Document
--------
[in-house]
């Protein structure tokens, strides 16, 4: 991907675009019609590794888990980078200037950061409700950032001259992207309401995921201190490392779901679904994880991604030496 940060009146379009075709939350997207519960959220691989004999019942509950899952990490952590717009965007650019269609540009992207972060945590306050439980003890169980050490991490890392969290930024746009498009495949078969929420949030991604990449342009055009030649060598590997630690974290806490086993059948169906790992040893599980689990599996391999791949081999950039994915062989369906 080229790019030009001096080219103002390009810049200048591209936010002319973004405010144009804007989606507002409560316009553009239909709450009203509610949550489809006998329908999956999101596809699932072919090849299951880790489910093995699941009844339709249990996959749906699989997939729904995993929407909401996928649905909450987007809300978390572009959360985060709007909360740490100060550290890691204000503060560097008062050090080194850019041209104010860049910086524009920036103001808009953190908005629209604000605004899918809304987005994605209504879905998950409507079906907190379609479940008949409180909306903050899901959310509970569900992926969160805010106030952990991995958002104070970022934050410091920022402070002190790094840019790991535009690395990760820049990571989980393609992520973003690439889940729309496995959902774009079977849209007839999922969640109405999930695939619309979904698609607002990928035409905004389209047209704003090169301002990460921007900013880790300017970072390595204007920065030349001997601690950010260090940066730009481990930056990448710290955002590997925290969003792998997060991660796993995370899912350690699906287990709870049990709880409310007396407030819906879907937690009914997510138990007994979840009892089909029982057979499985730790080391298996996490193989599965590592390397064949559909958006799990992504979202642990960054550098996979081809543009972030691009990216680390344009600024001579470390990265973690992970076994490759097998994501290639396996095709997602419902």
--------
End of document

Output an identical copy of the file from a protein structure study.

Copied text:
[in-house]
């Protein structure tokens, strides 16, 4: 991907675009019609590794888990980078200037950061409700950032001259992207309401995921201190490392779901679904994880991604030496 940060009146379009075709939350997207519960959220691989004999019942509950899952990490952590717009965007650019269609540009992207972060945590306050439980003890169980050490991490890392969290930024746009498009495949078969929420949030991604990449342009055009030649060598590997630690974290806490086993059948169906790992040893599980689990599996391999791949081999950039994915062989369906 080229790019030009001096080219103002390009810049200048591209936010002319973004405010144009804007989606507002409560316009553009239909709450009203509610949550489809006998329908999956999101596809699932072919090849299951880790489910093995699941009844339709249990996959749906699989997939729904995993929407909401996928649905909450987007809300978390572009959360985060709007909360740490100060550290890691204000503060560097008062050090080194850019041209104010860049910086524009920036103001808009953190908005629209604000605004899918809304987005994605209504879905998950409507079906907190379609479940008949409180909306903050899901959310509970569900992926969160805010106030952990991995958002104070970022934050410091920022402070002190790094840019790991535009690395990760820049990571989980393609992520973003690439889940729309496995959902774009079977849209007839999922969640109405999930695939619309979904698609607002990928035409905004389209047209704003090169301002990460921007900013880790300017970072390595204007920065030349001997601690950010260090940066730009481990930056990448710290955002590997925290969003792998997060991660796993995370899912350690699906287990709870049990709880409310007396407030819906879907937690009914997510138990007994979840009892089909029982057979499985730790080391298996996490193989599965590592390397064949559909958006799990992504979202642990960054550098996979081809543009972030691009990216680390344009600024001579470390990265973690992970076994490759097998994501290639396996095709997602419902």